Reconstructing lost hijra identity with Laxmi Tripathi

‘Dilemma of the Transgender’ offers lively dialogue on the life of the ‘Me Hijra, Me Laxmi’ author


Aamna Saiyid February 05, 2016
‘Dilemma of the Transgender’ offers lively dialogue on the life of the ‘Me Hijra, Me Laxmi’ author. PHOTO: FILE

KARACHI:


Laxmi is flamboyant, Laxmi is ardent and Laxmi is unapologetic. Laxmi is comfortable with who she is, and will not stand anyone assigning a gender role to her just because the doctor who delivered her said ‘it’s a boy’. Laxmi is a sane human being and knows her identity better than you.


If you happened to be in the main gardens for the first session of the 7th Karachi Literature Festival on Friday, you will know this to be true of Indian khwaja sira activist Laxmi Narayan Tripathi who had a candid conversation with scholar Arfa Sayeda Zehra. The session was interspersed with Laxmi’s “I love you” declarations for Zehra, who promptly replied with “I love you too” every single time.

To mainstream transgender people, NCA hires them

Tilted ‘Dilemma of the Transgender’, the session constituted a lively dialogue on the life of the ‘Me Hijra, Me Laxmi’ author and her role in the 2014 India Supreme Court ruling that recognised transgender as a third gender on all documents.

Laxmi, who was the first transgender person to represent Asia Pacific in the UN in 2008, is grateful to her supportive family who insisted she stay at home even after discovering the ‘different’ identity to which their son conformed to. This is nothing short of a stigma in the subcontinent where the third gender is largely considered pariah and is left to fend for itself in a society that to this day is unwilling to accept hijras as someone who deserves the same rights and privileges as the conventional man and woman.

“My father, an epitome of manhood himself, said in an interview, ‘My Laxmi is normal; maybe her preferences are different than what’s labelled normal, but Laxmi will remain my child and will always be dear to me as my other children’,” she recalled.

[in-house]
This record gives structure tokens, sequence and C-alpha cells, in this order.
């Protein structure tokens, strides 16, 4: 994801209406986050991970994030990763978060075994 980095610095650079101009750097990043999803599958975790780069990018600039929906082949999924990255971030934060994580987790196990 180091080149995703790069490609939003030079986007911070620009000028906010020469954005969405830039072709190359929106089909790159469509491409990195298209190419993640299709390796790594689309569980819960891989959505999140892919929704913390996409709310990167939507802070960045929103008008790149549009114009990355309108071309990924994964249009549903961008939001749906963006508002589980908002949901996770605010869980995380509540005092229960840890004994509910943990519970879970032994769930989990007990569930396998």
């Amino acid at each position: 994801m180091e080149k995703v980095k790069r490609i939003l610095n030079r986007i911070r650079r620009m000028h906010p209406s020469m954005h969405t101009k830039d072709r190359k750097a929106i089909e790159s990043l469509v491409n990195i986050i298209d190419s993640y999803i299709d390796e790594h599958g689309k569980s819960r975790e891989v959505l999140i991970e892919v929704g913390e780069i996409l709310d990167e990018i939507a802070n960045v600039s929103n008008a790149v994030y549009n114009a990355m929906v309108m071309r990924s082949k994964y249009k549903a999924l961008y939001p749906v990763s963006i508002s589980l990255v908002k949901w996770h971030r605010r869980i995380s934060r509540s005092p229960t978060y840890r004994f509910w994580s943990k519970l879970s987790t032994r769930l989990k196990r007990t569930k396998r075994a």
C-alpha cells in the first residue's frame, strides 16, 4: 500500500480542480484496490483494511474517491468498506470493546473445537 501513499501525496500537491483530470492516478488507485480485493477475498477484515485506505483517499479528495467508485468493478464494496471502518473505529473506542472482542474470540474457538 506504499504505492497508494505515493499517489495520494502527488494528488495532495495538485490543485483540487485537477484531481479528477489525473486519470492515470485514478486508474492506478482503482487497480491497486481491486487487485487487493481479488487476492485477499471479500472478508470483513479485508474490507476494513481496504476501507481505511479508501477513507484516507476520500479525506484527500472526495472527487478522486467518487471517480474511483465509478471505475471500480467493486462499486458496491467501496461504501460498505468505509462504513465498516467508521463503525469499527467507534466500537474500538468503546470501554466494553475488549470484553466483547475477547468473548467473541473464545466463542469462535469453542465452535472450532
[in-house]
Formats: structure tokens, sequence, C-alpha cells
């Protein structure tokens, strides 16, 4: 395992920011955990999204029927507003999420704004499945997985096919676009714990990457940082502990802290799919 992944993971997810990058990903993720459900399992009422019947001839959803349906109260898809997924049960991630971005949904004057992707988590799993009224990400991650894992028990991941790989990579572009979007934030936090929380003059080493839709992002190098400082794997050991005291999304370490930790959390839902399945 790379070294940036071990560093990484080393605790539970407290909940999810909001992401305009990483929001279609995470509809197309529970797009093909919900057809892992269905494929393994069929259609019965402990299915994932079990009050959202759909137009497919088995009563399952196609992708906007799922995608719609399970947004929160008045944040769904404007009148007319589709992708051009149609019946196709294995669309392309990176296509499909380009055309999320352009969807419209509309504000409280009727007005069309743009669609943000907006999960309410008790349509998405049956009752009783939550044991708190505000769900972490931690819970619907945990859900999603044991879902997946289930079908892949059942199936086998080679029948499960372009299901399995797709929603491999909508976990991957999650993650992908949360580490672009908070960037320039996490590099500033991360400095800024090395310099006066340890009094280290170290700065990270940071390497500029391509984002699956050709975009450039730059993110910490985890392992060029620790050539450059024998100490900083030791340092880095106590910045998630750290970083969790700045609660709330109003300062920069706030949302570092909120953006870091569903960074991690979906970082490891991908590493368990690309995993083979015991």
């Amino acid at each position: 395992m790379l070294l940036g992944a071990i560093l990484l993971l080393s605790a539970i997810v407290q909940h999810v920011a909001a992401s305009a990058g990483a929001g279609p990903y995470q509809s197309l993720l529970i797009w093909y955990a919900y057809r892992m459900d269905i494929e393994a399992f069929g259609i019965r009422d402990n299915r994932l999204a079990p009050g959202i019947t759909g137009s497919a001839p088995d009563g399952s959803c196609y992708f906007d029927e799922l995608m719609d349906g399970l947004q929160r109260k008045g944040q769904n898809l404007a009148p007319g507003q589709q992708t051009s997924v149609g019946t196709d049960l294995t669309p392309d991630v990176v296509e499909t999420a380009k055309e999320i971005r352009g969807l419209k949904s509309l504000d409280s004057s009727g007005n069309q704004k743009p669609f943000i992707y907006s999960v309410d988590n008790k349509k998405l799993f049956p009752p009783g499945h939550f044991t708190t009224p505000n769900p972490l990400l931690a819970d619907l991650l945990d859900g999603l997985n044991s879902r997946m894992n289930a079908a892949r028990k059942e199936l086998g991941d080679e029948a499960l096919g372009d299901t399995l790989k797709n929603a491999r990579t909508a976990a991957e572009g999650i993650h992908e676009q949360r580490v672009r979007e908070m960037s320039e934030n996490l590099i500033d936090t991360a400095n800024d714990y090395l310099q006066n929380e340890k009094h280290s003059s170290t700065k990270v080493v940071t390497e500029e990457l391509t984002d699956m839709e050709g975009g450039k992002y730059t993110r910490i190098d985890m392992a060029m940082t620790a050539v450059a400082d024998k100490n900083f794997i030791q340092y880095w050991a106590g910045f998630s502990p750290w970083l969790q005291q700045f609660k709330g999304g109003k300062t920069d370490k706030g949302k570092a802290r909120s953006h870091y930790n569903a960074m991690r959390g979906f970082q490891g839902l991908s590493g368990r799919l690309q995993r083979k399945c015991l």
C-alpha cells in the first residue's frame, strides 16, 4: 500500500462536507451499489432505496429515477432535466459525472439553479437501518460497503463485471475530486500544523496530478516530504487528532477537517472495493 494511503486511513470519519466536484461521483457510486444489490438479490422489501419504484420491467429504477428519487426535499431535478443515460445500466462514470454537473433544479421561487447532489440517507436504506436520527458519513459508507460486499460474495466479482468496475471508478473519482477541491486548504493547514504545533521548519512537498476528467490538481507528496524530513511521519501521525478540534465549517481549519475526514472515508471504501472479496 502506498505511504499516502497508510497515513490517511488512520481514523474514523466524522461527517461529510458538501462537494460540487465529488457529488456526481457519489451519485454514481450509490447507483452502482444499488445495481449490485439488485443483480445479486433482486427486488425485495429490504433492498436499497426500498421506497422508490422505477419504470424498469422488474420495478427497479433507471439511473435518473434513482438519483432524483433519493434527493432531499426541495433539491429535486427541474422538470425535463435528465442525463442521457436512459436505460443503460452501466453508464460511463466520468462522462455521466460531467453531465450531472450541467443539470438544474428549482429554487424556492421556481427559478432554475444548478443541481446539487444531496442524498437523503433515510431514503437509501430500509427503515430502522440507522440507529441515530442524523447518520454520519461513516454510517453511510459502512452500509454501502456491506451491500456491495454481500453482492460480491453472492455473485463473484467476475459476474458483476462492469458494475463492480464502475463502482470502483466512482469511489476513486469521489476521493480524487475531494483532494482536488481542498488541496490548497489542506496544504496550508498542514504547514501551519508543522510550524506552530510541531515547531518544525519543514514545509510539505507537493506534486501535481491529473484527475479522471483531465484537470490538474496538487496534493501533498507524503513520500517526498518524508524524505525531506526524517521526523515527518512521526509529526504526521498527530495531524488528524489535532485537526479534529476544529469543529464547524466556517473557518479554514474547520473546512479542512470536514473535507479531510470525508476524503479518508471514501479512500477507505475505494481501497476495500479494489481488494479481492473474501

Artspeak: Stories from the transgender community

The 36-year-old believes history has been unjust to the people of her community. “Before the British coloniser, being a khwaja sira was never a big deal and was never considered a taboo,” she said. “In fact, the hijras were entrusted with the most sensitive tasks and were honoured with prominent posts. It’s the ‘goras’ who cast us aside by imposing discriminatory rules based on our gender. They damaged our identity and they feared us so much that they went out of their way to malign us and label us as an ‘unnatural’ phenomenon.”

The take-home points from the highly entertaining session were for women to start loving and appreciating themselves, if they wish to balance out the overwhelming patriarchy engulfing the entire region. Secondly, Laxmi wants the term ‘hijra’ to become a norm, as she believes transgender is too broad and ‘colonial’ a word to define the specific sect she identifies with.

Laxmi is a firebrand and there is no indication that her thirst for securing and protecting rights for the transgender community will be quenched anytime soon.

Published in The Express Tribune, February 6th, 2016.

COMMENTS (1)

Bunny Rabbit | 5 years ago | Reply They themselves are responsible for this . Their image is of wearing florescent lipsticks / dresses and dancing or begging . We know about them only through movies or books which depict them in their stereotypes . So dont blame the general public for mocking .
Replying to X

Comments are moderated and generally will be posted if they are on-topic and not abusive.

For more information, please see our Comments FAQ

E-Publications

Most Read